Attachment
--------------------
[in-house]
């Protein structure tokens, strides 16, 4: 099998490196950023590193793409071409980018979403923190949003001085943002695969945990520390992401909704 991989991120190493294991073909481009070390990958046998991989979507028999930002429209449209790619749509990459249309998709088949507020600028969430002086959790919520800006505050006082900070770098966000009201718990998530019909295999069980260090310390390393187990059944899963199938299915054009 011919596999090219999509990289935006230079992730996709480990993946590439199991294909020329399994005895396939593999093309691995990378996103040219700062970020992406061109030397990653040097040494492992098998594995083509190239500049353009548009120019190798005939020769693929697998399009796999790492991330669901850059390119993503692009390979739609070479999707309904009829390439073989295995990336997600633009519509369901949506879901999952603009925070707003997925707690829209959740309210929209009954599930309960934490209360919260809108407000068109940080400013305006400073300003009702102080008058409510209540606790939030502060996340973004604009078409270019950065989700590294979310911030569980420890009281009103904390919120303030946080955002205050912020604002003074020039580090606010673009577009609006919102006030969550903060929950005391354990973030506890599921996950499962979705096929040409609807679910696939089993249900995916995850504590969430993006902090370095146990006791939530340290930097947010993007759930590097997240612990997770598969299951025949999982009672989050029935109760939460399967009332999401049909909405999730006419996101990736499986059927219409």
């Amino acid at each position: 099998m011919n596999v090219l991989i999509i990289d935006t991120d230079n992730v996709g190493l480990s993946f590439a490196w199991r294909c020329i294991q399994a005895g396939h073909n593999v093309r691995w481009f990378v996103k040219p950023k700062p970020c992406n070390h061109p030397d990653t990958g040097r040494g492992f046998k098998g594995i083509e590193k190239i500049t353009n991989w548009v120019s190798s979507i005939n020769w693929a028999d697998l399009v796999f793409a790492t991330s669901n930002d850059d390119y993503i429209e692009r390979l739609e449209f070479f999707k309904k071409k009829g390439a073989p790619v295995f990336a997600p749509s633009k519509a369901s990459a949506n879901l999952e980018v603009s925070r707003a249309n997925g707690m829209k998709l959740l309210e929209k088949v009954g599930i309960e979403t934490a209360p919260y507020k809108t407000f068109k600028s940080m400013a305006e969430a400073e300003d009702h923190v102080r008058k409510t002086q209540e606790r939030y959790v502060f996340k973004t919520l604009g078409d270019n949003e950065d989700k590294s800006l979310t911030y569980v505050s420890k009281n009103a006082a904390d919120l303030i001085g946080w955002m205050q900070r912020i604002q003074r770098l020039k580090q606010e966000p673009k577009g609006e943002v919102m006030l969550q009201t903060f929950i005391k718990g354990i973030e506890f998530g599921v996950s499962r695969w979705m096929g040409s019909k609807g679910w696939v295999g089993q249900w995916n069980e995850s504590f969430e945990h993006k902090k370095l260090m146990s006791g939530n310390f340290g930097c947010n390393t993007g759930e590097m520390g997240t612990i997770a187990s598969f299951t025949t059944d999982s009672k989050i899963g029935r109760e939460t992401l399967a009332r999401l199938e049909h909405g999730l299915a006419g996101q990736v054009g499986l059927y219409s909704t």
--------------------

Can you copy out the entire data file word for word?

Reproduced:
[in-house]
């Protein structure tokens, strides 16, 4: 099998490196950023590193793409071409980018979403923190949003001085943002695969945990520390992401909704 991989991120190493294991073909481009070390990958046998991989979507028999930002429209449209790619749509990459249309998709088949507020600028969430002086959790919520800006505050006082900070770098966000009201718990998530019909295999069980260090310390390393187990059944899963199938299915054009 011919596999090219999509990289935006230079992730996709480990993946590439199991294909020329399994005895396939593999093309691995990378996103040219700062970020992406061109030397990653040097040494492992098998594995083509190239500049353009548009120019190798005939020769693929697998399009796999790492991330669901850059390119993503692009390979739609070479999707309904009829390439073989295995990336997600633009519509369901949506879901999952603009925070707003997925707690829209959740309210929209009954599930309960934490209360919260809108407000068109940080400013305006400073300003009702102080008058409510209540606790939030502060996340973004604009078409270019950065989700590294979310911030569980420890009281009103904390919120303030946080955002205050912020604002003074020039580090606010673009577009609006919102006030969550903060929950005391354990973030506890599921996950499962979705096929040409609807679910696939089993249900995916995850504590969430993006902090370095146990006791939530340290930097947010993007759930590097997240612990997770598969299951025949999982009672989050029935109760939460399967009332999401049909909405999730006419996101990736499986059927219409």
């Amino acid at each position: 099998m011919n596999v090219l991989i999509i990289d935006t991120d230079n992730v996709g190493l480990s993946f590439a490196w199991r294909c020329i294991q399994a005895g396939h073909n593999v093309r691995w481009f990378v996103k040219p950023k700062p970020c992406n070390h061109p030397d990653t990958g040097r040494g492992f046998k098998g594995i083509e590193k190239i500049t353009n991989w548009v120019s190798s979507i005939n020769w693929a028999d697998l399009v796999f793409a790492t991330s669901n930002d850059d390119y993503i429209e692009r390979l739609e449209f070479f999707k309904k071409k009829g390439a073989p790619v295995f990336a997600p749509s633009k519509a369901s990459a949506n879901l999952e980018v603009s925070r707003a249309n997925g707690m829209k998709l959740l309210e929209k088949v009954g599930i309960e979403t934490a209360p919260y507020k809108t407000f068109k600028s940080m400013a305006e969430a400073e300003d009702h923190v102080r008058k409510t002086q209540e606790r939030y959790v502060f996340k973004t919520l604009g078409d270019n949003e950065d989700k590294s800006l979310t911030y569980v505050s420890k009281n009103a006082a904390d919120l303030i001085g946080w955002m205050q900070r912020i604002q003074r770098l020039k580090q606010e966000p673009k577009g609006e943002v919102m006030l969550q009201t903060f929950i005391k718990g354990i973030e506890f998530g599921v996950s499962r695969w979705m096929g040409s019909k609807g679910w696939v295999g089993q249900w995916n069980e995850s504590f969430e945990h993006k902090k370095l260090m146990s006791g939530n310390f340290g930097c947010n390393t993007g759930e590097m520390g997240t612990i997770a187990s598969f299951t025949t059944d999982s009672k989050i899963g029935r109760e939460t992401l399967a009332r999401l199938e049909h909405g999730l299915a006419g996101q990736v054009g499986l059927y219409s909704t």